Want a new free Bruce Sterling short story? ‘course you do!

18 April, 2009

Via Boing Boing, who said this:

In White Fungus, an “architecture fiction” published in the first issue of Beyond magazine, Bruce Sterlng marries the sardonic and the hopeful in a gripping, hilarious story about how every aspect of civic life from schools to tomato-farming will be reformed after ecotastrophe and econopocalypse destroy our present way of life.

Sample:

Logically, industrial farmers should move into places like White Fungus and industrially farm the lawns. Derelict buildings should be gutted and trans formed into hydroponic racks. White Fungus was, in fact, an old agricultural region: it was ancient farmland with tarmac on top of it. So: rip up the parking lots. Plant them. Naturally, no one in White Fungus wanted this logical solution. Farming was harsh, dull, boring, patient work, and no one was going to pay the locals to farm. So, by the standards of the past, our survival was impossible. The solution was making the defeat of our hunger look like fun. People gardened in five-minute intervals, by meshing webcams with handsets. A tomato vine ready to pick sent someone an SMS. Game-playing gardeners cashed in their points at local market stalls and restaurants. This scheme was an ‘architecture of participation’. Since the local restaurants were devoid of health and employee regulations, they were easy to start and maintain.Every thing was visible on the Net. We used ingenious rating systems.

Enjoy a small glimpse at a very possible near-future, but one where survival, and even creativity, thrive.


Tomorrow – two sides

30 January, 2009

So it seems to be Pimp Bruce Sterling Week here… but seriously, if you’re not reading Sterling you’ve a major gap in your worldview.

Here in Seed Magazine, he offers two contrasting views of the modern calamity – one written as himself, the other by his fictional Italian twin Bruno Argento.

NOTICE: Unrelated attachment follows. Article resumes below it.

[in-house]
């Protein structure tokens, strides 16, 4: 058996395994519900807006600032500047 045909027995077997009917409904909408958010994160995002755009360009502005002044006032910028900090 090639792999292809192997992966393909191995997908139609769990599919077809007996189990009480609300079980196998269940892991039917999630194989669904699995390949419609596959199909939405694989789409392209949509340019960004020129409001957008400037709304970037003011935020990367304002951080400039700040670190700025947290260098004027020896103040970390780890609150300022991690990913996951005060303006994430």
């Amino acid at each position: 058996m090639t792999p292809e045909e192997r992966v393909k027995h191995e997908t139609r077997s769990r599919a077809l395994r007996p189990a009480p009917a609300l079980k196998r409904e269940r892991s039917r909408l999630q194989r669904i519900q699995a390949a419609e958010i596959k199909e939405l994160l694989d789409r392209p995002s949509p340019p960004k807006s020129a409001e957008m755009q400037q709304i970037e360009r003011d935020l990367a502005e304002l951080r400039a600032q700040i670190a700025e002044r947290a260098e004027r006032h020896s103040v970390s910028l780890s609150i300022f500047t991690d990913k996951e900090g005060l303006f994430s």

The Chairman:

As 2009 opens, our financial institutions are deep in massive, irrational panic. That’s bad, but it gets worse: Many other respected institutions have rational underpinnings at least as frail as derivatives or bundled real-estate loans. Like finance, these institutions are social constructions. They are games of confidence, underpinned by people’s solemn willingness to believe, to conform, to contribute. So why not panic over them, too?

Il Capo:

I will venture to predict something that seems to me obvious: Eight years late, the 20th century has finally departed us this year. It will never return.

The “true” 20th century — the Communist century — began in 1914 and ended in 1989. We are now in the true 21st century.

After 1989 we enjoyed a strange interregnum where “history ended.” Everyone ran up a credit-card bill at the global supermarket. The adventure ended badly, in crisis. Still, let us be of good heart. In cold fact, a financial crisis is one of the kindest and mildest sorts of crisis a civilization can have. Compared to typical Italian catastrophes like wars, epidemics, earthquakes, volcanoes, endemic political collapse — a financial crisis is a problem for schoolchildren.

As ever, I suspect the truth falls somewhere between these – but for all our sakes, hopefully more on Bruno’s side of things.